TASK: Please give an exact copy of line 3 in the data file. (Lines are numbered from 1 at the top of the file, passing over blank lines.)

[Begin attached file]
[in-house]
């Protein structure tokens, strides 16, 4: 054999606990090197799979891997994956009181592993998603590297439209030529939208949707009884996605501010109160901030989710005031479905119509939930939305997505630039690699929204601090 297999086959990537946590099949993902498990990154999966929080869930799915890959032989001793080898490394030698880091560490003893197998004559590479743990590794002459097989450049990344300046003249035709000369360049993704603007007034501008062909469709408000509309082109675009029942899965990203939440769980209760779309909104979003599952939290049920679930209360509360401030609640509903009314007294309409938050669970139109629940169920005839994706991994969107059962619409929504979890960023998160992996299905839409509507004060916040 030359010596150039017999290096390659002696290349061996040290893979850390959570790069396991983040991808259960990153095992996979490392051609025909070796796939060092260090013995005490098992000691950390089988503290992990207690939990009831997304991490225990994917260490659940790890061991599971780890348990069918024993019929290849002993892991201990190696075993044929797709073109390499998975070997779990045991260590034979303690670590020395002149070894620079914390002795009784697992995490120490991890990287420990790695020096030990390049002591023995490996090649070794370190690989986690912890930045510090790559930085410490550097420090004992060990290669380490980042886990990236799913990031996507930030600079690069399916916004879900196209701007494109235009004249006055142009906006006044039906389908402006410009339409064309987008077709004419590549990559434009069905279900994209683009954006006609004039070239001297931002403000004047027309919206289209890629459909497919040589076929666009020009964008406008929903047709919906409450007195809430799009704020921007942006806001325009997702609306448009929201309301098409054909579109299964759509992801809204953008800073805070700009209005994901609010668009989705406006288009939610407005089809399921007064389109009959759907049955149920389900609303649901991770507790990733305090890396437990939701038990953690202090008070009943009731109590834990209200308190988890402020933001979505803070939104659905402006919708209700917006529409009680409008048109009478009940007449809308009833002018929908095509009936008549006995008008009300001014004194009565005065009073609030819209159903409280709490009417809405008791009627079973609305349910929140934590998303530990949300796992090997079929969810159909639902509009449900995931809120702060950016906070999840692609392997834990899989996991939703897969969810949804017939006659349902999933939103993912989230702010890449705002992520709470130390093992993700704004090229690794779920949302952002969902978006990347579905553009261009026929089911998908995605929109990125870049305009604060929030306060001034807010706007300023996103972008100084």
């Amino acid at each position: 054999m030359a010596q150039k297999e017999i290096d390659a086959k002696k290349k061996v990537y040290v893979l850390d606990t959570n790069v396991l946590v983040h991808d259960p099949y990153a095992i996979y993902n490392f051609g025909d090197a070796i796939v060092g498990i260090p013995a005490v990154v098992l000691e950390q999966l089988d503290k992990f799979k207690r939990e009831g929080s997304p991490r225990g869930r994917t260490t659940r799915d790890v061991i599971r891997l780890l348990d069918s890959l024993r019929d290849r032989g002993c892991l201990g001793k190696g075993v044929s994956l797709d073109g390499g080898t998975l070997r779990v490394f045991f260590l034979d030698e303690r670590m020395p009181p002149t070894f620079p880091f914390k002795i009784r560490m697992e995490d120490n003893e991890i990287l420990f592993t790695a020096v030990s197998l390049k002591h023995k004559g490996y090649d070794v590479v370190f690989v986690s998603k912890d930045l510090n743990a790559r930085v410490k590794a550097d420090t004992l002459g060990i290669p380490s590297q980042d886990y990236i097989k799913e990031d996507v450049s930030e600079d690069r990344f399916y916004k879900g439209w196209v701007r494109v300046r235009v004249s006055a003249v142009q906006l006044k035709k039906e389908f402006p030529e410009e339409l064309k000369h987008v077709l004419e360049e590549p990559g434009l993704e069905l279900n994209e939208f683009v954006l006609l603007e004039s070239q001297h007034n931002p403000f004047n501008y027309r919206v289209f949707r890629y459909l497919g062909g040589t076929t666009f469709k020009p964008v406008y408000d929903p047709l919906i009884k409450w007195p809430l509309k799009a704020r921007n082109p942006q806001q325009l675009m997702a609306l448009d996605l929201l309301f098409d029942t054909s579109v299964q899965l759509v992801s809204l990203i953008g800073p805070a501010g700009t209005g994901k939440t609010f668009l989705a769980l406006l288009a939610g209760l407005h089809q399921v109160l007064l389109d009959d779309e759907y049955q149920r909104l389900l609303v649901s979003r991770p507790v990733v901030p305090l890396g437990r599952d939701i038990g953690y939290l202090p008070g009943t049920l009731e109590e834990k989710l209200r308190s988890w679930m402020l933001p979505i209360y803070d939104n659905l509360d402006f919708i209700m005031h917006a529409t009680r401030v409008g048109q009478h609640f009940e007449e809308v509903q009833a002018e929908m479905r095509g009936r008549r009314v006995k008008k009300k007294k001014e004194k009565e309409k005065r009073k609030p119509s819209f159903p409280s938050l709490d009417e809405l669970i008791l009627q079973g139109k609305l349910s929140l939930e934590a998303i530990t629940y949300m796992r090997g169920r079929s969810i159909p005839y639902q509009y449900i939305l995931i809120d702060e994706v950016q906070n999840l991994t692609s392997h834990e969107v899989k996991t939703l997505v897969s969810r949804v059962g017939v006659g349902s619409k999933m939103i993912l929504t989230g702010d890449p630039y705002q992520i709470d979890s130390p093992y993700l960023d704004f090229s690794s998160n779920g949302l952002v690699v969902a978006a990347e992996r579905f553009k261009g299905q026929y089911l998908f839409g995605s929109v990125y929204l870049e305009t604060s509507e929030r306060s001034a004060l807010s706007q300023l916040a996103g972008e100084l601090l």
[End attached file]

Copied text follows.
């Amino acid at each position: 054999m030359a010596q150039k297999e017999i290096d390659a086959k002696k290349k061996v990537y040290v893979l850390d606990t959570n790069v396991l946590v983040h991808d259960p099949y990153a095992i996979y993902n490392f051609g025909d090197a070796i796939v060092g498990i260090p013995a005490v990154v098992l000691e950390q999966l089988d503290k992990f799979k207690r939990e009831g929080s997304p991490r225990g869930r994917t260490t659940r799915d790890v061991i599971r891997l780890l348990d069918s890959l024993r019929d290849r032989g002993c892991l201990g001793k190696g075993v044929s994956l797709d073109g390499g080898t998975l070997r779990v490394f045991f260590l034979d030698e303690r670590m020395p009181p002149t070894f620079p880091f914390k002795i009784r560490m697992e995490d120490n003893e991890i990287l420990f592993t790695a020096v030990s197998l390049k002591h023995k004559g490996y090649d070794v590479v370190f690989v986690s998603k912890d930045l510090n743990a790559r930085v410490k590794a550097d420090t004992l002459g060990i290669p380490s590297q980042d886990y990236i097989k799913e990031d996507v450049s930030e600079d690069r990344f399916y916004k879900g439209w196209v701007r494109v300046r235009v004249s006055a003249v142009q906006l006044k035709k039906e389908f402006p030529e410009e339409l064309k000369h987008v077709l004419e360049e590549p990559g434009l993704e069905l279900n994209e939208f683009v954006l006609l603007e004039s070239q001297h007034n931002p403000f004047n501008y027309r919206v289209f949707r890629y459909l497919g062909g040589t076929t666009f469709k020009p964008v406008y408000d929903p047709l919906i009884k409450w007195p809430l509309k799009a704020r921007n082109p942006q806001q325009l675009m997702a609306l448009d996605l929201l309301f098409d029942t054909s579109v299964q899965l759509v992801s809204l990203i953008g800073p805070a501010g700009t209005g994901k939440t609010f668009l989705a769980l406006l288009a939610g209760l407005h089809q399921v109160l007064l389109d009959d779309e759907y049955q149920r909104l389900l609303v649901s979003r991770p507790v990733v901030p305090l890396g437990r599952d939701i038990g953690y939290l202090p008070g009943t049920l009731e109590e834990k989710l209200r308190s988890w679930m402020l933001p979505i209360y803070d939104n659905l509360d402006f919708i209700m005031h917006a529409t009680r401030v409008g048109q009478h609640f009940e007449e809308v509903q009833a002018e929908m479905r095509g009936r008549r009314v006995k008008k009300k007294k001014e004194k009565e309409k005065r009073k609030p119509s819209f159903p409280s938050l709490d009417e809405l669970i008791l009627q079973g139109k609305l349910s929140l939930e934590a998303i530990t629940y949300m796992r090997g169920r079929s969810i159909p005839y639902q509009y449900i939305l995931i809120d702060e994706v950016q906070n999840l991994t692609s392997h834990e969107v899989k996991t939703l997505v897969s969810r949804v059962g017939v006659g349902s619409k999933m939103i993912l929504t989230g702010d890449p630039y705002q992520i709470d979890s130390p093992y993700l960023d704004f090229s690794s998160n779920g949302l952002v690699v969902a978006a990347e992996r579905f553009k261009g299905q026929y089911l998908f839409g995605s929109v990125y929204l870049e305009t604060s509507e929030r306060s001034a004060l807010s706007q300023l916040a996103g972008e100084l601090l």